Autism Society: In 2018 celebrating 50 years of improving lives of those who have autism. Website tabs include many helpful drop down links and resources under tabs: What is Autism, Living with Autism, and Que es Autismo?
Founded in 2005 by parent advocates Autism Speaks now claims global influence. It provides guidance and educational support for parents and professionals in the various areas of its mission: global understanding and acceptance, research, early diagnosis (see their webpage for parents: https://www.autismspeaks.org/signs-autism) and timely interventions, transition to adulthood, and access to reliable information and services throughout the life span. See also the Autism Care Network (formerly the Autism Treatment Network) below.
Autism Care Network: Launched in 2021 and supported by Autism Speaks this network of 17 hospitals and treatment centers connects families to assessment, support and healthcare resources. In addition the Autism Care Network (formerly known as the Autism Treatment Network, or ATN) uses data and input from families to aid researchers whose aim is to develop best practice models.
3. Down Syndrome Resources:
Down Syndrome Association of CT (DSACT)
The DSACT mission is to improve the lives of people with Down syndrome, by promoting equity, opportunities, inclusion, and by empowering them and their families in all aspects of life. It provides statewide support, advocacy, information and networking for families (see their list for regional support groups), friends and professionals, and for individuals with Down syndrome. Please also see the MDSC below, a strong partner in their work.
Massachusetts Down Syndrome Congress (MDSC):
The MDSC is a premium support resource for families with Down syndrome. It’s policy is “pro-information” and its reach is national. Though located in Massachusetts the MDSC provides the northeast US region with support, advocacy, information and networking for families, friends and professionals, and for individuals with Down syndrome. It works closely with the Down Syndrome Association of CT. Healthcare professionals take note: Among its many resources, used locally and nationally, is its First Call Program which provides professionally trained individuals to respond to an expectant parent’s need for information, with no pressure regarding life choices. This can include meeting a family who has undergone training in this area. Other resources provided on its website include important practice information and health care guidelines for healthcare practitioners. Please visit: https://mdsc.org/programs/for-healthcare-professionals/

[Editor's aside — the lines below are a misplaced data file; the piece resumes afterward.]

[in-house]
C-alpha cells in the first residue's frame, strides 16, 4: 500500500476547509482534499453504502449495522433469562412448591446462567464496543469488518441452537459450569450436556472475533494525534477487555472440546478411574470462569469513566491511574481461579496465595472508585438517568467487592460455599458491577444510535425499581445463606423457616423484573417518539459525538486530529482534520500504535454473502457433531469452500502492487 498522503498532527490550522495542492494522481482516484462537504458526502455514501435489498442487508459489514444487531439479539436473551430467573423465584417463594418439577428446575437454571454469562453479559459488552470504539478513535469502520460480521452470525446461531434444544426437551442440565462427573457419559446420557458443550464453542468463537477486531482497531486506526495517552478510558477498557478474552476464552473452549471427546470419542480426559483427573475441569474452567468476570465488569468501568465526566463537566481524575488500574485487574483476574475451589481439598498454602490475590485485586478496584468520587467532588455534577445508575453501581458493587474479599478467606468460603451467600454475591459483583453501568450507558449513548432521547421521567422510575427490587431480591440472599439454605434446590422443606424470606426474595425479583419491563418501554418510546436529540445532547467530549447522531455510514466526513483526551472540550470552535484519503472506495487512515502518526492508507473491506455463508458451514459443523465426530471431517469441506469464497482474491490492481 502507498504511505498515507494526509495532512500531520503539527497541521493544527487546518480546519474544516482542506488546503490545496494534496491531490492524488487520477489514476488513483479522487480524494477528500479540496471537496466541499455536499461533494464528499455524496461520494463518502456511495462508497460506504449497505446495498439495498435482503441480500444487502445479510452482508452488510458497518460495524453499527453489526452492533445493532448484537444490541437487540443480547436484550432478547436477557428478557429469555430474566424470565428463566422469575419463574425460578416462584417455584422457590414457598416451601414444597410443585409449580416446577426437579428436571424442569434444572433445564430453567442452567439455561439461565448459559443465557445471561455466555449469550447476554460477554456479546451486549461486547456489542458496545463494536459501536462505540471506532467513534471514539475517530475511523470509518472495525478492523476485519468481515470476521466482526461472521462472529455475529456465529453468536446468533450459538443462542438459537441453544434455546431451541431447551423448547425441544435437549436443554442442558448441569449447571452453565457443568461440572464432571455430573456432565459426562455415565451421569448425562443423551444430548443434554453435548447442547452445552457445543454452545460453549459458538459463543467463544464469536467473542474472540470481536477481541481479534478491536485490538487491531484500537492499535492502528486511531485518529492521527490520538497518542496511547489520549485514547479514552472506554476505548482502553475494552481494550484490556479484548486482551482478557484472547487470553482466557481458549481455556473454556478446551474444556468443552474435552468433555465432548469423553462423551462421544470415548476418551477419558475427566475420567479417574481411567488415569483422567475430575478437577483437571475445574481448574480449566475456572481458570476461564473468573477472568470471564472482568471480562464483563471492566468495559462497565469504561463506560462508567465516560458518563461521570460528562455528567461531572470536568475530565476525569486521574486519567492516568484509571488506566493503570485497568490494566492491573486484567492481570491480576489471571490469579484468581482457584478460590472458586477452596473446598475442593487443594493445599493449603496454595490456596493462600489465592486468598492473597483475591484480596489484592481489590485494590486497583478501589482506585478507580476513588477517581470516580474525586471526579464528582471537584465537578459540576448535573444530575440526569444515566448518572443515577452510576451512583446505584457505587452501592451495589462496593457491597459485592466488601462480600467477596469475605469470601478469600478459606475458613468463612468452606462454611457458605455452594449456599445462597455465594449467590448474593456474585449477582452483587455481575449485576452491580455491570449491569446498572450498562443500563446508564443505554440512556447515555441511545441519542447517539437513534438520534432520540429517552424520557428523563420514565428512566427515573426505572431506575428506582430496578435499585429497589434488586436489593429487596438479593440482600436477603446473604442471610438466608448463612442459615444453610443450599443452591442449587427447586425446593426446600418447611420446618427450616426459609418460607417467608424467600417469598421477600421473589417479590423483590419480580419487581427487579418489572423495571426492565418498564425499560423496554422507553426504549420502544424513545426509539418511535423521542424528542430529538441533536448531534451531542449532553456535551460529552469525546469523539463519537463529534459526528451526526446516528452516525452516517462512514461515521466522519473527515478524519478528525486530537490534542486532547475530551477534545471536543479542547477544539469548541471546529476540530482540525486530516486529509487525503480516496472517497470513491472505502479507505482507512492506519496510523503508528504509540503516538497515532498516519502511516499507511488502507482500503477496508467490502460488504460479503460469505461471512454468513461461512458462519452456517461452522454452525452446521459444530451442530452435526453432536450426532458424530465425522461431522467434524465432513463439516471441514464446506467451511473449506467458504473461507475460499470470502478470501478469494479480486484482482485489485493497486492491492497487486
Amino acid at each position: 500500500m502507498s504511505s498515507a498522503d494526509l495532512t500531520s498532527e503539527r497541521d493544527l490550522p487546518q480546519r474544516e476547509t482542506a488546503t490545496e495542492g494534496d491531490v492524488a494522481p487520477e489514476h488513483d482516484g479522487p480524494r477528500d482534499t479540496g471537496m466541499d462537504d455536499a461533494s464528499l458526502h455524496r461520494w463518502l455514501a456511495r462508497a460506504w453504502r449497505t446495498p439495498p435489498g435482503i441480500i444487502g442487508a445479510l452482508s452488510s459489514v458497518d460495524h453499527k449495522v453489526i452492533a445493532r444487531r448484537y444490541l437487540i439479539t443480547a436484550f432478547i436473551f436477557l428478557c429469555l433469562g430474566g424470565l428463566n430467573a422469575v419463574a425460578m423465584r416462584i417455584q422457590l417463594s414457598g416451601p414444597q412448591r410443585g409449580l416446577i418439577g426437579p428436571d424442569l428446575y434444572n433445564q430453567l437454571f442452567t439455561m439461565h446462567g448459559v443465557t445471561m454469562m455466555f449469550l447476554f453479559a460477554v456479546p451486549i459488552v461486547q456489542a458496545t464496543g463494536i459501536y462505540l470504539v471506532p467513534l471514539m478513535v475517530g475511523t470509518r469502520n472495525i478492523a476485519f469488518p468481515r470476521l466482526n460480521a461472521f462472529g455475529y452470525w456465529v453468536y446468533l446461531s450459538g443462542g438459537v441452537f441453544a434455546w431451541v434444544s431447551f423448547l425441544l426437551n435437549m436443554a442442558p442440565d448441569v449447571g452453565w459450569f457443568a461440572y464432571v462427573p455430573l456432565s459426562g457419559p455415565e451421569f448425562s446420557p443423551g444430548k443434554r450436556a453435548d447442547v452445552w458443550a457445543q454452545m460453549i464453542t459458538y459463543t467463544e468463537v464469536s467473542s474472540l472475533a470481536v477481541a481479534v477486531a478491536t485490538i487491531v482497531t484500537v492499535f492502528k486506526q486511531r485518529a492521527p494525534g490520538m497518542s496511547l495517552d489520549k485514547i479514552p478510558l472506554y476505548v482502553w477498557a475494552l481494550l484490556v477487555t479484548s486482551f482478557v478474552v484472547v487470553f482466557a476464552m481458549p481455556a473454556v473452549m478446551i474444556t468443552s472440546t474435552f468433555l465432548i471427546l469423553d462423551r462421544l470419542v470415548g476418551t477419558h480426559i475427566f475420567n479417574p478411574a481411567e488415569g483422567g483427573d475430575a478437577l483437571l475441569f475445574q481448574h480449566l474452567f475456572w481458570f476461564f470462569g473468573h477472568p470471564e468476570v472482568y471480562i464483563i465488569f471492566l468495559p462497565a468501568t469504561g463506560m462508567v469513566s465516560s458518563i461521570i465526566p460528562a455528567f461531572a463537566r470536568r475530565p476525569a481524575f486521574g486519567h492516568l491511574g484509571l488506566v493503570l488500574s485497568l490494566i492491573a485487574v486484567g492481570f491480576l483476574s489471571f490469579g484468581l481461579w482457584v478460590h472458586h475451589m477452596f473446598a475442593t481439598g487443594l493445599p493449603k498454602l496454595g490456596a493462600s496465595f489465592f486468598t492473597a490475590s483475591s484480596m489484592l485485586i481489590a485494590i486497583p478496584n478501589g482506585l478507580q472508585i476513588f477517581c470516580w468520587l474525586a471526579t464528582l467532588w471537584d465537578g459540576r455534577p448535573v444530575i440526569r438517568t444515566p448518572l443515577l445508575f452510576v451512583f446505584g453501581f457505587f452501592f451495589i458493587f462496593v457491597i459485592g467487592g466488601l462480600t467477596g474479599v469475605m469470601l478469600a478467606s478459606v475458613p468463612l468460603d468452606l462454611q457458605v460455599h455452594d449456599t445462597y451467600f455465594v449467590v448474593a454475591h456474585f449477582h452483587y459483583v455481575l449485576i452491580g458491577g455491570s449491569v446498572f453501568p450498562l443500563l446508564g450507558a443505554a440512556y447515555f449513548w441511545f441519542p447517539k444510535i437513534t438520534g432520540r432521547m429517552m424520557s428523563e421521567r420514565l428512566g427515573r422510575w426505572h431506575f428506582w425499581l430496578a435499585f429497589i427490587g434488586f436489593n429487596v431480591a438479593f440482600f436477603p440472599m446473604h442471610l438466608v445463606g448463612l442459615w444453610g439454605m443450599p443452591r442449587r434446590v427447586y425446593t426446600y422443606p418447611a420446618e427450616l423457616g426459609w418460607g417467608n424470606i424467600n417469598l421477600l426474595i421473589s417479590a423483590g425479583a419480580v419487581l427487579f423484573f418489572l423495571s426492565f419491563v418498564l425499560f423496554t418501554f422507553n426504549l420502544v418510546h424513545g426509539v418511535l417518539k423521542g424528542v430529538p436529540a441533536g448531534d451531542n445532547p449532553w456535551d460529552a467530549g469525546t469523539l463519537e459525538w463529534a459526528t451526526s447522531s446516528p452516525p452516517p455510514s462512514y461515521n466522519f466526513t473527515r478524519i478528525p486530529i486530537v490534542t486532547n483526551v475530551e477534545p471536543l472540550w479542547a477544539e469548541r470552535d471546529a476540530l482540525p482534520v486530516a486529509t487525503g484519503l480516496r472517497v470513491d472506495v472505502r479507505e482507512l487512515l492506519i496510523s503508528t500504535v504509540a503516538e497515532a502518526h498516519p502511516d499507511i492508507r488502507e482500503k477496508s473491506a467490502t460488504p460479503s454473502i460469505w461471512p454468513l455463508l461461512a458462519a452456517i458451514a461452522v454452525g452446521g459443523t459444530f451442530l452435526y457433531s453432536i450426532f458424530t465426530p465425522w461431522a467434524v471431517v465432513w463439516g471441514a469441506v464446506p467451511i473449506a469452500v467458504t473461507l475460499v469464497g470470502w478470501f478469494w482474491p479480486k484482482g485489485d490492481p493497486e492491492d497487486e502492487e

Mass General Hospital Down Syndrome Program, Boston, MA. Provides multidisciplinary care to people with Down syndrome of all ages, birth through adulthood.
Boston Children’s Hospital Down Syndrome Program. Provides multidisciplinary care to people with Down syndrome up to age 18.
LuMind. Founded in 2004, the LuMind organization works closely with other resources on this list. Of particular interest to healthcare professionals will be their research information and initiatives in various healthcare areas. Don’t miss LuMind’s Down Syndrome Clinical Trials information page.
National Down Syndrome Congress (NDSC):
Founded in 1973 this national organization provides information, advocacy and support to professionals, families and friends. A yearly national conference attracts people from all over the U.S.A. The MDSC and DSACT listed above belong in this national organization.
National Down Syndrome Society (NDSS):
Founded in 1979 the National Down Syndrome Society was established to increase public awareness, assist families, and sponsor scientific research.
21 Strong is a parent support group active in Fairfield County, providing playgroups, outings, networking and connection to larger Down Syndrome area events and organizations.
The Down Syndrome Research and Treatment Foundations (DSRTF): Visit this site to explore a wide variety of important research projects.
National Institute of Health (NIH) Down Syndrome Research Portfolio